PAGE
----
In this post we’re going to show you the results of some studies that we’ve carried out about the estimated size of our big data and about the cost of storing this information using blockchain technology.

We know that it’s inevitable to introduce certain bias in the exposed results due to i) our experience in the private location field and ii) the novelty of the blockchain paradigm, but we’ll do our best to maintain an objective position that allows you to obtain your own conclusions.

How big is our big data

Maybe after reading the previous posts, someone may doubt whether this is indeed a big data scenario or only one with a lot of data. Let’s take a closer look.

Suppose that an app uses a SDK provided by GeoDB, allowing their users to transfer their locations in exchange for an economic reward. In this app, each position (located pin point) will be composed of seven 8-byte fields or 52 bytes per position: i) latitude, ii) longitude, iii) timestamp and iv) four other fields to store data about the state of the mobile network or the device.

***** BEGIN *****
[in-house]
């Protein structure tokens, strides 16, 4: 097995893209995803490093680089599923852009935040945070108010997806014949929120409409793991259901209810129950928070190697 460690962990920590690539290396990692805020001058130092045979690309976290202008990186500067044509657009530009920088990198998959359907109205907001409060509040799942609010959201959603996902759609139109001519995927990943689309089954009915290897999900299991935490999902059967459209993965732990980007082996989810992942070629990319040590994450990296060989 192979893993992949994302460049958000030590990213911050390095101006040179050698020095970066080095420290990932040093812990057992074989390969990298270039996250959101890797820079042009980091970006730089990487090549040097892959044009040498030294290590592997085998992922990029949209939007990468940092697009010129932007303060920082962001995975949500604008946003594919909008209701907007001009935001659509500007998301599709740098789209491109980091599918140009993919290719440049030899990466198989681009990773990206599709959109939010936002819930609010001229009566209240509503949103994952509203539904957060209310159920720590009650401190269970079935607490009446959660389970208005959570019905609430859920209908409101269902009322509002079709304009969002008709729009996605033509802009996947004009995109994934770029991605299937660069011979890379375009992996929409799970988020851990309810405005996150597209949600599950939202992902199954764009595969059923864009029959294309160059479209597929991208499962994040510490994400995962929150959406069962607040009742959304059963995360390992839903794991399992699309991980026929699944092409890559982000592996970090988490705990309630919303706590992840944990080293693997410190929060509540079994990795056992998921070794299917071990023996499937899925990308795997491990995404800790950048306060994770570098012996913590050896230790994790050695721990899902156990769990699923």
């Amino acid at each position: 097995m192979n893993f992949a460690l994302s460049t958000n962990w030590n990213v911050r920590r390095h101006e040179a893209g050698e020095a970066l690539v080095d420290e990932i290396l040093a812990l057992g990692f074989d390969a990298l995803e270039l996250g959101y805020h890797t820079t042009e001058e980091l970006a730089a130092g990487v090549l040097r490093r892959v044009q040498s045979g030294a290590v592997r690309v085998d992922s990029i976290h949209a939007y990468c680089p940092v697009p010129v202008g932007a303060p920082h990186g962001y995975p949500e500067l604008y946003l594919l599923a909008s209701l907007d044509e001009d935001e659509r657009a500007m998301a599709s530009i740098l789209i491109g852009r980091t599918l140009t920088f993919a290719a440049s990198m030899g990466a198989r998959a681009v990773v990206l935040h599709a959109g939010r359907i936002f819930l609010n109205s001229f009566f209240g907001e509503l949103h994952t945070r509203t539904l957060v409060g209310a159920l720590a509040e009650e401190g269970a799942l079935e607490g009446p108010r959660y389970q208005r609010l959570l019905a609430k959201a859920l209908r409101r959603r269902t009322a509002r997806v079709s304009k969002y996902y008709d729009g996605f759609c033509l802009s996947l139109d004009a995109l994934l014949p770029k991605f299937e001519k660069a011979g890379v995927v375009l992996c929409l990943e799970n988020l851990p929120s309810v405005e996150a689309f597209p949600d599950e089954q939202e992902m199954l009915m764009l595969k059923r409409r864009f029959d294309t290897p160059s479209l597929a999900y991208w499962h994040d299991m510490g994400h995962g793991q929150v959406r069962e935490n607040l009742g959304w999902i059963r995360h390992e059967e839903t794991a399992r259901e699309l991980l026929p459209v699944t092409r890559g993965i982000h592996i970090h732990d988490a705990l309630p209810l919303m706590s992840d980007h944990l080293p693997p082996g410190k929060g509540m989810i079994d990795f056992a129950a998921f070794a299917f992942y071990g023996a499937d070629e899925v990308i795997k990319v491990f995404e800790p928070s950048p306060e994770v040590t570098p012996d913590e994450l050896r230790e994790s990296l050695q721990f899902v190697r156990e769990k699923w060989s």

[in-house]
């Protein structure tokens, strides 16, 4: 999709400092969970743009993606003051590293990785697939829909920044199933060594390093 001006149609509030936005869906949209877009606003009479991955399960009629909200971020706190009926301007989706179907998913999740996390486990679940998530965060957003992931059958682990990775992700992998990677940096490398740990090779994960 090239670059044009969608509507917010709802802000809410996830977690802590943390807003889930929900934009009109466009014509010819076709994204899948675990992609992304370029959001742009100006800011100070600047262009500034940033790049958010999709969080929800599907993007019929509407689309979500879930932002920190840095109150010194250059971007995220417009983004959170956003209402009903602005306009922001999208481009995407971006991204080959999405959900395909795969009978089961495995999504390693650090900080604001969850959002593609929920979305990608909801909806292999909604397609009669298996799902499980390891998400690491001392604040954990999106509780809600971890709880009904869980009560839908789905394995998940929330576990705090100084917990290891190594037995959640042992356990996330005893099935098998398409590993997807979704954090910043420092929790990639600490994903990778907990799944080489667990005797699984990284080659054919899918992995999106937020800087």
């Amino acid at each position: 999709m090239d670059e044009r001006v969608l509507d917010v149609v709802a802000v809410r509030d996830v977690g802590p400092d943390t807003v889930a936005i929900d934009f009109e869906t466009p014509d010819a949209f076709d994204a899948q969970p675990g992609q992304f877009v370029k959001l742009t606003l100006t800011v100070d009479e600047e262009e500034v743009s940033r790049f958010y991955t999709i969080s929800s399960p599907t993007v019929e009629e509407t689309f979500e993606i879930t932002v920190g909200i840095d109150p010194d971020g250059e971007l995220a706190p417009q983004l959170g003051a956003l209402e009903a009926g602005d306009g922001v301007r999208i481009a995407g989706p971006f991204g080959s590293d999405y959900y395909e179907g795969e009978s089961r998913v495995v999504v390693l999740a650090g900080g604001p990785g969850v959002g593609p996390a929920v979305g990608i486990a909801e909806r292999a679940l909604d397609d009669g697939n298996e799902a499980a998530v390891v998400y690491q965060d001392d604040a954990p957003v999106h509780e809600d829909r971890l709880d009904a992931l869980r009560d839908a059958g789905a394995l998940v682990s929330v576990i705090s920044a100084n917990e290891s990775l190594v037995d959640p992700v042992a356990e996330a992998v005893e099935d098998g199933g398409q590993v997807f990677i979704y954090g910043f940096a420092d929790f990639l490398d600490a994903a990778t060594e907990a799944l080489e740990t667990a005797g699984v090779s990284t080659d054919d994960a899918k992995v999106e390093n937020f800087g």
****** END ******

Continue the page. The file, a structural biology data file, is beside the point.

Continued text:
The app runs in the background and captures a position every 3 minutes for a total of 16 hours (assuming the users turns off their phones at night). With this configuration, for each user 320 locations (16 * 60/3) per day will be generated, or what is the same, 17.920 bytes or 17,5 KiloBytes (KB).

After processing the positions to eliminate outliers let’s suppose that the size is reduced by 10%, so the size of the user’s locations will be 15,75 KB. To this set of locations is added some semantic data about the user such as mobile model, age range or gender. In total we suppose an addition of 0,5 KB, that leaves a final value of 16,25 KB per user per day in this example.

Assuming that the above functionality is used by 1.000 users of the app, each day the app will generate 15,87 MegaBytes (MB) with locations. In addition, we estimate that the SDK will generate an additional 5% of information to store statistical and semantic information necessary to carry out big data analysis. So, the final size will be 16,62 MB per day.